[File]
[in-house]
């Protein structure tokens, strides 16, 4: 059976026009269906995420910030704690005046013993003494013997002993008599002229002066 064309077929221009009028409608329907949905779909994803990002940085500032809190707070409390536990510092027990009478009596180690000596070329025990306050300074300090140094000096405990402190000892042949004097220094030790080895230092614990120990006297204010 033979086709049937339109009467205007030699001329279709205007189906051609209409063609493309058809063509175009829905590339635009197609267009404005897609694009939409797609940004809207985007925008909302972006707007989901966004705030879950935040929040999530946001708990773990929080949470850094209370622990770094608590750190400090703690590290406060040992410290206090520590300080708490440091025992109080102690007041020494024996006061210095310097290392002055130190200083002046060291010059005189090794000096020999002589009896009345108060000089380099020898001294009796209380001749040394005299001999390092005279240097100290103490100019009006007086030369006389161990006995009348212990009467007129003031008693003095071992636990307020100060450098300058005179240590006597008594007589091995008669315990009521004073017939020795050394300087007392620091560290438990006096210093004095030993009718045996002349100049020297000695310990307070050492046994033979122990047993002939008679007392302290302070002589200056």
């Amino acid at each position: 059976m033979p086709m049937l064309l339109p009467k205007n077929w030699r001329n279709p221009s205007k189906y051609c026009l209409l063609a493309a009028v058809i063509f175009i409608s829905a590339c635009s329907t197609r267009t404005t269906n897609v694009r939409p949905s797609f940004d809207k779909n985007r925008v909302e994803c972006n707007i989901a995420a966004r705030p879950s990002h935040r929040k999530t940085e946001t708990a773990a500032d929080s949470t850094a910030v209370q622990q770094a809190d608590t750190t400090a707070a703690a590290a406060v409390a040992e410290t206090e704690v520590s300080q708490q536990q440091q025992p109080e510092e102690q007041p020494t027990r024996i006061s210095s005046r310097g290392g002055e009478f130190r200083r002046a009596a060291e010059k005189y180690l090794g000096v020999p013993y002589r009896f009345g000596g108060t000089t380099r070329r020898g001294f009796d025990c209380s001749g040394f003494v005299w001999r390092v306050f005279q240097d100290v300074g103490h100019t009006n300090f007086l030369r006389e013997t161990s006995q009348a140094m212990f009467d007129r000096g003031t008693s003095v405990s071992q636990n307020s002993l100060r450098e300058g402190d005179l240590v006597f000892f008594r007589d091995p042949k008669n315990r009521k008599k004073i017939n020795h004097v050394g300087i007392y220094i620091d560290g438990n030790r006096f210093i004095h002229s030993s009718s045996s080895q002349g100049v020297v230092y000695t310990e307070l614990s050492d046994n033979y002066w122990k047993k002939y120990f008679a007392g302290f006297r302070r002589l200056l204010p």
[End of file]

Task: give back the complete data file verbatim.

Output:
[in-house]
């Protein structure tokens, strides 16, 4: 059976026009269906995420910030704690005046013993003494013997002993008599002229002066 064309077929221009009028409608329907949905779909994803990002940085500032809190707070409390536990510092027990009478009596180690000596070329025990306050300074300090140094000096405990402190000892042949004097220094030790080895230092614990120990006297204010 033979086709049937339109009467205007030699001329279709205007189906051609209409063609493309058809063509175009829905590339635009197609267009404005897609694009939409797609940004809207985007925008909302972006707007989901966004705030879950935040929040999530946001708990773990929080949470850094209370622990770094608590750190400090703690590290406060040992410290206090520590300080708490440091025992109080102690007041020494024996006061210095310097290392002055130190200083002046060291010059005189090794000096020999002589009896009345108060000089380099020898001294009796209380001749040394005299001999390092005279240097100290103490100019009006007086030369006389161990006995009348212990009467007129003031008693003095071992636990307020100060450098300058005179240590006597008594007589091995008669315990009521004073017939020795050394300087007392620091560290438990006096210093004095030993009718045996002349100049020297000695310990307070050492046994033979122990047993002939008679007392302290302070002589200056």
């Amino acid at each position: 059976m033979p086709m049937l064309l339109p009467k205007n077929w030699r001329n279709p221009s205007k189906y051609c026009l209409l063609a493309a009028v058809i063509f175009i409608s829905a590339c635009s329907t197609r267009t404005t269906n897609v694009r939409p949905s797609f940004d809207k779909n985007r925008v909302e994803c972006n707007i989901a995420a966004r705030p879950s990002h935040r929040k999530t940085e946001t708990a773990a500032d929080s949470t850094a910030v209370q622990q770094a809190d608590t750190t400090a707070a703690a590290a406060v409390a040992e410290t206090e704690v520590s300080q708490q536990q440091q025992p109080e510092e102690q007041p020494t027990r024996i006061s210095s005046r310097g290392g002055e009478f130190r200083r002046a009596a060291e010059k005189y180690l090794g000096v020999p013993y002589r009896f009345g000596g108060t000089t380099r070329r020898g001294f009796d025990c209380s001749g040394f003494v005299w001999r390092v306050f005279q240097d100290v300074g103490h100019t009006n300090f007086l030369r006389e013997t161990s006995q009348a140094m212990f009467d007129r000096g003031t008693s003095v405990s071992q636990n307020s002993l100060r450098e300058g402190d005179l240590v006597f000892f008594r007589d091995p042949k008669n315990r009521k008599k004073i017939n020795h004097v050394g300087i007392y220094i620091d560290g438990n030790r006096f210093i004095h002229s030993s009718s045996s080895q002349g100049v020297v230092y000695t310990e307070l614990s050492d046994n033979y002066w122990k047993k002939y120990f008679a007392g302290f006297r302070r002589l200056l204010p």